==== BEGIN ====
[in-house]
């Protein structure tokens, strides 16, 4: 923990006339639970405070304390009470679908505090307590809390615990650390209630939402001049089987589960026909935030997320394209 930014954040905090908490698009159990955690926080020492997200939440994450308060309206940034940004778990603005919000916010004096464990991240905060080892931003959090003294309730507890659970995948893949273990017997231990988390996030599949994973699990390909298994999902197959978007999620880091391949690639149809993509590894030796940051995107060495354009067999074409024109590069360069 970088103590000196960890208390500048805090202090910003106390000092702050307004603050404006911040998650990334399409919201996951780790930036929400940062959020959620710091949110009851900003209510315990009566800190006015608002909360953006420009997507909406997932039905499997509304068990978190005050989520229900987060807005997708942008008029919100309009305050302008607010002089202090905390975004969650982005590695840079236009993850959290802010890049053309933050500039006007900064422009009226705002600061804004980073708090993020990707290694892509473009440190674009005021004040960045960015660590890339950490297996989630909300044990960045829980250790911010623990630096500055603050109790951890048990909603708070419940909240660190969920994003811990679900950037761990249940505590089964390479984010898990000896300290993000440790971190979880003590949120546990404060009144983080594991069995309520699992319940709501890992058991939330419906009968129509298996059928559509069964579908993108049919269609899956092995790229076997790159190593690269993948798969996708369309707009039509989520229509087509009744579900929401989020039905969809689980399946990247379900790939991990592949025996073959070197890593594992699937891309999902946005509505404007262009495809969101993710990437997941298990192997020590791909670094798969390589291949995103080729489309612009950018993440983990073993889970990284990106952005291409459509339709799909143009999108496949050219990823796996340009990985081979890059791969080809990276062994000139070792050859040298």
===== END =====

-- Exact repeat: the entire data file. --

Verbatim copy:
[in-house]
């Protein structure tokens, strides 16, 4: 923990006339639970405070304390009470679908505090307590809390615990650390209630939402001049089987589960026909935030997320394209 930014954040905090908490698009159990955690926080020492997200939440994450308060309206940034940004778990603005919000916010004096464990991240905060080892931003959090003294309730507890659970995948893949273990017997231990988390996030599949994973699990390909298994999902197959978007999620880091391949690639149809993509590894030796940051995107060495354009067999074409024109590069360069 970088103590000196960890208390500048805090202090910003106390000092702050307004603050404006911040998650990334399409919201996951780790930036929400940062959020959620710091949110009851900003209510315990009566800190006015608002909360953006420009997507909406997932039905499997509304068990978190005050989520229900987060807005997708942008008029919100309009305050302008607010002089202090905390975004969650982005590695840079236009993850959290802010890049053309933050500039006007900064422009009226705002600061804004980073708090993020990707290694892509473009440190674009005021004040960045960015660590890339950490297996989630909300044990960045829980250790911010623990630096500055603050109790951890048990909603708070419940909240660190969920994003811990679900950037761990249940505590089964390479984010898990000896300290993000440790971190979880003590949120546990404060009144983080594991069995309520699992319940709501890992058991939330419906009968129509298996059928559509069964579908993108049919269609899956092995790229076997790159190593690269993948798969996708369309707009039509989520229509087509009744579900929401989020039905969809689980399946990247379900790939991990592949025996073959070197890593594992699937891309999902946005509505404007262009495809969101993710990437997941298990192997020590791909670094798969390589291949995103080729489309612009950018993440983990073993889970990284990106952005291409459509339709799909143009999108496949050219990823796996340009990985081979890059791969080809990276062994000139070792050859040298």